Unfortunately, she’d probably already killed the ability to do “racier.” She shot a guilty look at the empty Oreo package visible through the doorway to the kitchen. When her neighbor Marcy’s cat had gone missing, she’d invited the poor woman over to comfort her. She’d been so busy chatting, she’d eaten half the package herself.

Maybe there was still time to change.

“He’s a solider. They take that punctual stuff pretty seriously.”

He was already halfway up the walk—and answering the door in her bra might be racy, but it wasn’t the kind of racy she wanted to aim for. She hurried into her bedroom and threw on the closest pink shirt. “Hair up or down?” Surely there was a hair band in this room somewhere?

“You’re stressing yourself out. I can hear it.”

“I have to go.” For better or worse, she had to open the door when he knocked. Bri moved back into the living room, shuffling to the window, needing another look at him. He was just as gorgeous now as he’d been the first time. Crap.

“Relax and have fun! I’ll call you tomorrow.”

She hung up her phone and realized she was sitting here, staring out the window, like some kind of freak. Bri dropped the curtain and backed up so quickly, she almost tripped over her end table.

Oh God, this is going to be a disaster.

At least he hadn’t seen her watching him. She hoped. Even knowing he was a few steps away from the door, she still jumped when he pounded on it. “You can do this. It’s just one date. It doesn’t matter if he’s gorgeous. He’s a nice guy.” Taking a deep breath that did absolutely nothing to fortify her, she opened the door.

Drew’s brother really did look like Superman. He had that amazing almost-too-perfect-to-be-real face going for him, and his eyes were the clear blue of a winter’s day—far better than her murky-ocean color. He towered over her, the sheer size difference making her wonder what it would be like to be wrapped up in his arms.

She realized she was drinking him in like a cool glass of water on a summer’s day. He, however, didn’t seem to be feeling the same overwhelming awe she was. He had an odd look on his face, as if he didn’t know what to make of her.

Her stomach tied itself in knots as the truth hit her like a bucket of icy water. She’d seen the very same expression on the faces of her first foster parents. They’d tried to tough it out, but their determination only lasted six months. That he might be judging her just as quickly hurt more than she dared admit.

“Ryan.” He held out his hand, apparently deciding that shaking was better than…whatever the alternative on dates was. A kiss on the cheek? A hug?

She took his hand, wishing she didn’t notice how warm it was despite their breath ghosting across the air between them. “Bri.”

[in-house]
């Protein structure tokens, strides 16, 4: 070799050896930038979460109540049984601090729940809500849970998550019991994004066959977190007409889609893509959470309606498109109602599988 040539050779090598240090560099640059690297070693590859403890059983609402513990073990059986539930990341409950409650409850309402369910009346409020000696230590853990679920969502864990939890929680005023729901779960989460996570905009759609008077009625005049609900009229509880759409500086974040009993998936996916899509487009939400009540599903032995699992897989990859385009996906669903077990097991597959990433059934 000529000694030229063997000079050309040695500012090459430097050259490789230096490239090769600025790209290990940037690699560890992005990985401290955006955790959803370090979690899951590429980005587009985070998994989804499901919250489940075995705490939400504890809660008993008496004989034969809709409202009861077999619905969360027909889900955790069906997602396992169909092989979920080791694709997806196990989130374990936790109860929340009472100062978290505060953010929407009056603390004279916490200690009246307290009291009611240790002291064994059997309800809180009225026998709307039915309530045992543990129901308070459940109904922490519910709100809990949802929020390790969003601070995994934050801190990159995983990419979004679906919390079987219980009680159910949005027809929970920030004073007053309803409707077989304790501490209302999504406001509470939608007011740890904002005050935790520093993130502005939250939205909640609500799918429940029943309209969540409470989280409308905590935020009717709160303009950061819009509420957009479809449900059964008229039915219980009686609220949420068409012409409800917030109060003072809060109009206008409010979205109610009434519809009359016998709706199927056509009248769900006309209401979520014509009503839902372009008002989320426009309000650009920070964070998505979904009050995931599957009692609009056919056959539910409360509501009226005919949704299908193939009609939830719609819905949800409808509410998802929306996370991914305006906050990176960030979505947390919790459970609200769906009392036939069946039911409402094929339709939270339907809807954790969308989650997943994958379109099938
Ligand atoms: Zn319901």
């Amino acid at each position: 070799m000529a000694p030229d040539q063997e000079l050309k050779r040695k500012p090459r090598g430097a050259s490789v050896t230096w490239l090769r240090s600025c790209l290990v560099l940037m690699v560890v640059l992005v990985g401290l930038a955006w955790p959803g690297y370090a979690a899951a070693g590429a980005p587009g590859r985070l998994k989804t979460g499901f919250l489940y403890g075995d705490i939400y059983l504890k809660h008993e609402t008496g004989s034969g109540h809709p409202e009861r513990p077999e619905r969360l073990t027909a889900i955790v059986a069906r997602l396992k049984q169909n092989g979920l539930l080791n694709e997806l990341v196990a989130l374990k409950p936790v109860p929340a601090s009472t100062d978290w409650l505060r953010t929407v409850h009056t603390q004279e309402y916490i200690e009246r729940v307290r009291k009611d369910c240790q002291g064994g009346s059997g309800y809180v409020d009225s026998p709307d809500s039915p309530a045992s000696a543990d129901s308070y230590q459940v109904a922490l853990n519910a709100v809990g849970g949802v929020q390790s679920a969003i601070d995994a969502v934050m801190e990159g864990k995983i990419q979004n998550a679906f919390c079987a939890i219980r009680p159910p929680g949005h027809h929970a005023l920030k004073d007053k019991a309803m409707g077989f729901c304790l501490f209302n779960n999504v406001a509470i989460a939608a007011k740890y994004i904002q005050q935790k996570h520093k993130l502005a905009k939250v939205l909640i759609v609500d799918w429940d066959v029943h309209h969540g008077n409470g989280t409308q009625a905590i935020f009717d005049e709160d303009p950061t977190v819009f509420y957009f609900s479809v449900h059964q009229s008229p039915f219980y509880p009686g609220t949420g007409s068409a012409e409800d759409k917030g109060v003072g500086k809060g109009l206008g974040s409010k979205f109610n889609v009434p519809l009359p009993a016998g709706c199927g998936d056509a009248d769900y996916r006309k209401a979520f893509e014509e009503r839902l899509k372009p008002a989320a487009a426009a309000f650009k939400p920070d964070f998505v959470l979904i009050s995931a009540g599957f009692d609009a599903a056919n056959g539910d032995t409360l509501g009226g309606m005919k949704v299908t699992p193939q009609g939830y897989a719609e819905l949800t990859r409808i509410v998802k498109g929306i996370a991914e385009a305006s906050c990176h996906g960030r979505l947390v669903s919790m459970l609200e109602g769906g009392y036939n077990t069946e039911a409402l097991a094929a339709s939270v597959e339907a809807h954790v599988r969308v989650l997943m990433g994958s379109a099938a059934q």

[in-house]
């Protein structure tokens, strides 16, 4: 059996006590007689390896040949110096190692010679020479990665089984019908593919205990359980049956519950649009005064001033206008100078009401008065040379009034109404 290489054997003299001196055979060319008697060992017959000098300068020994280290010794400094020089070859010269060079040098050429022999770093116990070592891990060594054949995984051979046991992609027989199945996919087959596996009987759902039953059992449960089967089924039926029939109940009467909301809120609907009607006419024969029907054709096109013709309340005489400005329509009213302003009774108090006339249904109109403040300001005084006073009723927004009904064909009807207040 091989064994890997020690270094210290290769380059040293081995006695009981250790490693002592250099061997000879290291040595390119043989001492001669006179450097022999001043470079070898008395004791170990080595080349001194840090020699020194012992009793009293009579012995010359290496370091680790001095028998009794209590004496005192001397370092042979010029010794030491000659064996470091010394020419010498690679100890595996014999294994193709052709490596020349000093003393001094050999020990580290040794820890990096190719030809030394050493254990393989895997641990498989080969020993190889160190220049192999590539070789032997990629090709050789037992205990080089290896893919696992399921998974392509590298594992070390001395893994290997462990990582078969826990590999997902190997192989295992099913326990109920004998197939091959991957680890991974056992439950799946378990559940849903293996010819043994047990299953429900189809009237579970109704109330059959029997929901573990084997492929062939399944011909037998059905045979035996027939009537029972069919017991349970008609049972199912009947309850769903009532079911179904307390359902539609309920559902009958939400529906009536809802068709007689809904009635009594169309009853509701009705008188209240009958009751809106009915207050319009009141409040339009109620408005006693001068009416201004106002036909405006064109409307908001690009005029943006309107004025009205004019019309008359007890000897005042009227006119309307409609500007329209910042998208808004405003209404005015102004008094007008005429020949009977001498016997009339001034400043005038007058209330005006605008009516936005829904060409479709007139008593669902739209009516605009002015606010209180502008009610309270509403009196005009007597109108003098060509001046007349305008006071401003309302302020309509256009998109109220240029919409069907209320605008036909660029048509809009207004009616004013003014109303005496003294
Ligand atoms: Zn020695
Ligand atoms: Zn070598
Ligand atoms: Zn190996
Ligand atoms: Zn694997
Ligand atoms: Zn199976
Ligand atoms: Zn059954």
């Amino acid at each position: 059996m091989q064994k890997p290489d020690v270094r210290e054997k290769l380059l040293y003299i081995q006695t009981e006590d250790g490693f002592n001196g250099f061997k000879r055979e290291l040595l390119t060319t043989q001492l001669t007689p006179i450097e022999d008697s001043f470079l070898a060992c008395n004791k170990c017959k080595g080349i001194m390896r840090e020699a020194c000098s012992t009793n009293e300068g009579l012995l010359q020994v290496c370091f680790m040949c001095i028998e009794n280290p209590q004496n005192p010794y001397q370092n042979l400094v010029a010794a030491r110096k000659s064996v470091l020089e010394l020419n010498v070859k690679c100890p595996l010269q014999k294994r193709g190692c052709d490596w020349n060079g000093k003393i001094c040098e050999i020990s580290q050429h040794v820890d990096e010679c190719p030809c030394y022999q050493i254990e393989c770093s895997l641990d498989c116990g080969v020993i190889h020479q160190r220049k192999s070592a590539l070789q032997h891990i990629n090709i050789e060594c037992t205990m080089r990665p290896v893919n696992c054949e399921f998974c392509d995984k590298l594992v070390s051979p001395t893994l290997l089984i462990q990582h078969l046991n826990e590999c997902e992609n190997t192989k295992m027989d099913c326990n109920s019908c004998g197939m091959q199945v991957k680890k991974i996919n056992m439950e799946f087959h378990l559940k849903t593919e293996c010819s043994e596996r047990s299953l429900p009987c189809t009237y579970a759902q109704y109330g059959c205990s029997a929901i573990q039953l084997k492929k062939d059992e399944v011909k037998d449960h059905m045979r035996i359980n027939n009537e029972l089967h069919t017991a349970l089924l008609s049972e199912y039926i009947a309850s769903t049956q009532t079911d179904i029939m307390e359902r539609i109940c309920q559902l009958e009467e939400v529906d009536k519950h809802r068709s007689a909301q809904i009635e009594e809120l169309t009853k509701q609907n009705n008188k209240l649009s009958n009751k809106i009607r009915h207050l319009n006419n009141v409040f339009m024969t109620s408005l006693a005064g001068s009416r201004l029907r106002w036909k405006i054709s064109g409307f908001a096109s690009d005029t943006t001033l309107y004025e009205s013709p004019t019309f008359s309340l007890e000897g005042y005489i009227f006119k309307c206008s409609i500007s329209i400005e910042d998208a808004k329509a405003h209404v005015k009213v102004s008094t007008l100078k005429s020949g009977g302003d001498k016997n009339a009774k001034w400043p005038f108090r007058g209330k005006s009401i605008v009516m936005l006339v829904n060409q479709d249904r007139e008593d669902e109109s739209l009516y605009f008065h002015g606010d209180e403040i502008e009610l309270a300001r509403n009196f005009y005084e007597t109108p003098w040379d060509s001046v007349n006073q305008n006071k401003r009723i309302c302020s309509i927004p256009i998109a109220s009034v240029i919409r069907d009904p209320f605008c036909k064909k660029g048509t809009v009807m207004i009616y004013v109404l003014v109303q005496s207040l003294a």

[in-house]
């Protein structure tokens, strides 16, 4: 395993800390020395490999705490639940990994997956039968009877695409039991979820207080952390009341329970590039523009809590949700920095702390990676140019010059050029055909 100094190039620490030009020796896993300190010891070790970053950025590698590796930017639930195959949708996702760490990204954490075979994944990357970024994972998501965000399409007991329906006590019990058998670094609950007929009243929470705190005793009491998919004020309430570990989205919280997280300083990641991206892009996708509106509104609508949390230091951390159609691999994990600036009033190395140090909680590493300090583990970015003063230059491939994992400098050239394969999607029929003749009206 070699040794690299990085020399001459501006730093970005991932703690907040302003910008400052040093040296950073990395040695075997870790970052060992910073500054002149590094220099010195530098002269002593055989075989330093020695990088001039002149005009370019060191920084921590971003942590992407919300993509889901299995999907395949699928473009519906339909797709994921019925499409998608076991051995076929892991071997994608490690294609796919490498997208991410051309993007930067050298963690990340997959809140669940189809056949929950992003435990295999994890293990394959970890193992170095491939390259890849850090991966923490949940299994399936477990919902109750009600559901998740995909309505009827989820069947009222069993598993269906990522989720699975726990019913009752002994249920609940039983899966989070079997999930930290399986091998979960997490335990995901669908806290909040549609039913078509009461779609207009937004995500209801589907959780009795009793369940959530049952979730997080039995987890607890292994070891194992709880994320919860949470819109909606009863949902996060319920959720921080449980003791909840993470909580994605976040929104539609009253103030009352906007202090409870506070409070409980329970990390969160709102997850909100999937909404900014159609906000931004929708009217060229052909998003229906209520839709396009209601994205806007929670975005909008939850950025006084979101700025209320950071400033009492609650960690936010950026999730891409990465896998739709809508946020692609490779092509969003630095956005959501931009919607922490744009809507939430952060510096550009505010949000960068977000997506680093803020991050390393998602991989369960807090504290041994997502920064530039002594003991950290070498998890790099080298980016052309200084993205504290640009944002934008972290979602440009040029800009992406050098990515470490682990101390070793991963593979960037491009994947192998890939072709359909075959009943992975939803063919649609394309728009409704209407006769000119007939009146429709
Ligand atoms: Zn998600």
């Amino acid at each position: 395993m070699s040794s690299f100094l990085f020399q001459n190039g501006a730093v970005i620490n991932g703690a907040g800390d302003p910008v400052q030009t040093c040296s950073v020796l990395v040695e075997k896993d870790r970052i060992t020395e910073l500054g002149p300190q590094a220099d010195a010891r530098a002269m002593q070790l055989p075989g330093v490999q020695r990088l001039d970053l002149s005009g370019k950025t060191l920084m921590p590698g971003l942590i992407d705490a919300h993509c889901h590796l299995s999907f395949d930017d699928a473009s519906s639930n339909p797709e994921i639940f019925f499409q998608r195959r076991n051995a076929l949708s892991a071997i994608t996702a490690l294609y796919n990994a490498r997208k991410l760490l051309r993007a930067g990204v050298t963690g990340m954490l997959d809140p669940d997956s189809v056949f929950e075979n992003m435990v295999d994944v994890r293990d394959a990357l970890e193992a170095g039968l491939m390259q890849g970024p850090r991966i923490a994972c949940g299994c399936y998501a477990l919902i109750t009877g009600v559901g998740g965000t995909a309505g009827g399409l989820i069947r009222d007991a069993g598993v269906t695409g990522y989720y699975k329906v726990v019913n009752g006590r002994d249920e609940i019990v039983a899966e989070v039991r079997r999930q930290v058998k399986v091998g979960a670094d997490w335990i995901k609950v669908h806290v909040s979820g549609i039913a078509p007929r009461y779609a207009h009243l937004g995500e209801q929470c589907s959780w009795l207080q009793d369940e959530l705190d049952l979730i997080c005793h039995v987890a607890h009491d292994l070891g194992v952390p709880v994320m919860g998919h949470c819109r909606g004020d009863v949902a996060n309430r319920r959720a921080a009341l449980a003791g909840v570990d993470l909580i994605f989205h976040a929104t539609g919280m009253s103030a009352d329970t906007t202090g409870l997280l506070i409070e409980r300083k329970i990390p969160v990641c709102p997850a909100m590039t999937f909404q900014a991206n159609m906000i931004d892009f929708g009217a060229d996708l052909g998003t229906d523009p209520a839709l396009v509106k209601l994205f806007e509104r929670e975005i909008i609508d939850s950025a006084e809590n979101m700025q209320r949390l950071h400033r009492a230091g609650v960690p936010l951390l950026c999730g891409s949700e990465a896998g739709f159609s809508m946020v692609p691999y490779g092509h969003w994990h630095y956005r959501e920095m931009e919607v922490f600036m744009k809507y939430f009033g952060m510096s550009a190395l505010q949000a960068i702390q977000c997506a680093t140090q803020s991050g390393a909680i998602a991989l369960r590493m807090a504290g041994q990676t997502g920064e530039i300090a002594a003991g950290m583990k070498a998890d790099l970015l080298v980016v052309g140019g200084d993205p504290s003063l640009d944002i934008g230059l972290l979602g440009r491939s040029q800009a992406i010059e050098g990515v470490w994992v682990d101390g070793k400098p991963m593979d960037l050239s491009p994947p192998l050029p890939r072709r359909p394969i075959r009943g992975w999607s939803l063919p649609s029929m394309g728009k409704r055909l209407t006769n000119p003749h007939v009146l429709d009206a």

“Nice to meet you.” He didn’t smile, just continued looking at her with that odd look on his face.

“You, too.” God, she must really not be what he’d expected. Had Drew painted him a picture of a sexy librarian, complete with pencil skirt and thigh-high stockings? Even on her best day, she couldn’t measure up to those kinds of expectations.

Maybe it was best she didn’t know what he’d told Ryan.

She swallowed hard, hating the way her throat had tightened. “I just need to grab my purse.” And try to convince herself that she could do this. A minute alone to shore up the barriers she’d built to protect herself would have to be enough. It’s just a favor to your friends, she reminded herself while ducking into her living room. When the night is over, I’ll never have to see him again.

Ryan cleared his throat behind her. “I’m sorry. I think I’ve gotten this off to the wrong start.”

Here it comes. “What do you have to be sorry for? It’s obvious you were expecting something else.” She wasn’t even close to being in this man’s league, and they both knew it.

“Not so fast—you’re jumping to conclusions.”

“Maybe you’re right.” He wasn’t, though, and all her childhood defense mechanisms rose to the surface, demanding she lash out before he could hurt her further. She faced him, forced herself to smile, and went for the one thing that might level the playing field. The only black mark on his stellar record. “Let’s get something straight, okay? This is just dinner. I have no intention of embarking on any kind of building-burning—or burning of any kind—with you.”

His mouth went tight. “I see the Wellingford gossip mill is still running in full force.”

She blinked. Okay, so it might have been a low blow, but all she’d meant was to poke at him a bit. The venom in his voice wasn’t on par with her comment. Did he hate this town or something? “Um…it’s not every day someone burns down the high school on graduation day.”